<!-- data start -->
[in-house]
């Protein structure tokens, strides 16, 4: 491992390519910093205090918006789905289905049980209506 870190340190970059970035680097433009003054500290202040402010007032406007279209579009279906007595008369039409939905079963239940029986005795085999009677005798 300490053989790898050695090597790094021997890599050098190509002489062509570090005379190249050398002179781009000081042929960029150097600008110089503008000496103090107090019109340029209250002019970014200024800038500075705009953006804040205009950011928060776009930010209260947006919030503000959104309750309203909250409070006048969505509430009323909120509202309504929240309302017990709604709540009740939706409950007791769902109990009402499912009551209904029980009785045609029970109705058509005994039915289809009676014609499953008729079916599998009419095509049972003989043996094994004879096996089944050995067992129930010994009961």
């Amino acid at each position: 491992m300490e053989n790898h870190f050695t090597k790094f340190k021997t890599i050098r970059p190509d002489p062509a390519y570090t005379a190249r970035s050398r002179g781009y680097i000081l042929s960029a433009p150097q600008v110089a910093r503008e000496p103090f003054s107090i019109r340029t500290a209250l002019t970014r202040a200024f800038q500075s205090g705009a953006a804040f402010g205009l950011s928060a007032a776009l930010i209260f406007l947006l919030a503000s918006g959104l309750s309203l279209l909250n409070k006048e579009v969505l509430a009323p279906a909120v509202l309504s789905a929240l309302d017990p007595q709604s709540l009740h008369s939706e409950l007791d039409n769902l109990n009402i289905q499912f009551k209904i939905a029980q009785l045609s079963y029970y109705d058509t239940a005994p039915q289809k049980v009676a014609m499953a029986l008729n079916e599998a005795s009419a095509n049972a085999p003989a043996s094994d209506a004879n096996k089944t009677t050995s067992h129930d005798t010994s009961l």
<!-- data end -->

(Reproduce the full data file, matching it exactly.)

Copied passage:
[in-house]
């Protein structure tokens, strides 16, 4: 491992390519910093205090918006789905289905049980209506 870190340190970059970035680097433009003054500290202040402010007032406007279209579009279906007595008369039409939905079963239940029986005795085999009677005798 300490053989790898050695090597790094021997890599050098190509002489062509570090005379190249050398002179781009000081042929960029150097600008110089503008000496103090107090019109340029209250002019970014200024800038500075705009953006804040205009950011928060776009930010209260947006919030503000959104309750309203909250409070006048969505509430009323909120509202309504929240309302017990709604709540009740939706409950007791769902109990009402499912009551209904029980009785045609029970109705058509005994039915289809009676014609499953008729079916599998009419095509049972003989043996094994004879096996089944050995067992129930010994009961």
């Amino acid at each position: 491992m300490e053989n790898h870190f050695t090597k790094f340190k021997t890599i050098r970059p190509d002489p062509a390519y570090t005379a190249r970035s050398r002179g781009y680097i000081l042929s960029a433009p150097q600008v110089a910093r503008e000496p103090f003054s107090i019109r340029t500290a209250l002019t970014r202040a200024f800038q500075s205090g705009a953006a804040f402010g205009l950011s928060a007032a776009l930010i209260f406007l947006l919030a503000s918006g959104l309750s309203l279209l909250n409070k006048e579009v969505l509430a009323p279906a909120v509202l309504s789905a929240l309302d017990p007595q709604s709540l009740h008369s939706e409950l007791d039409n769902l109990n009402i289905q499912f009551k209904i939905a029980q009785l045609s079963y029970y109705d058509t239940a005994p039915q289809k049980v009676a014609m499953a029986l008729n079916e599998a005795s009419a095509n049972a085999p003989a043996s094994d209506a004879n096996k089944t009677t050995s067992h129930d005798t010994s009961l």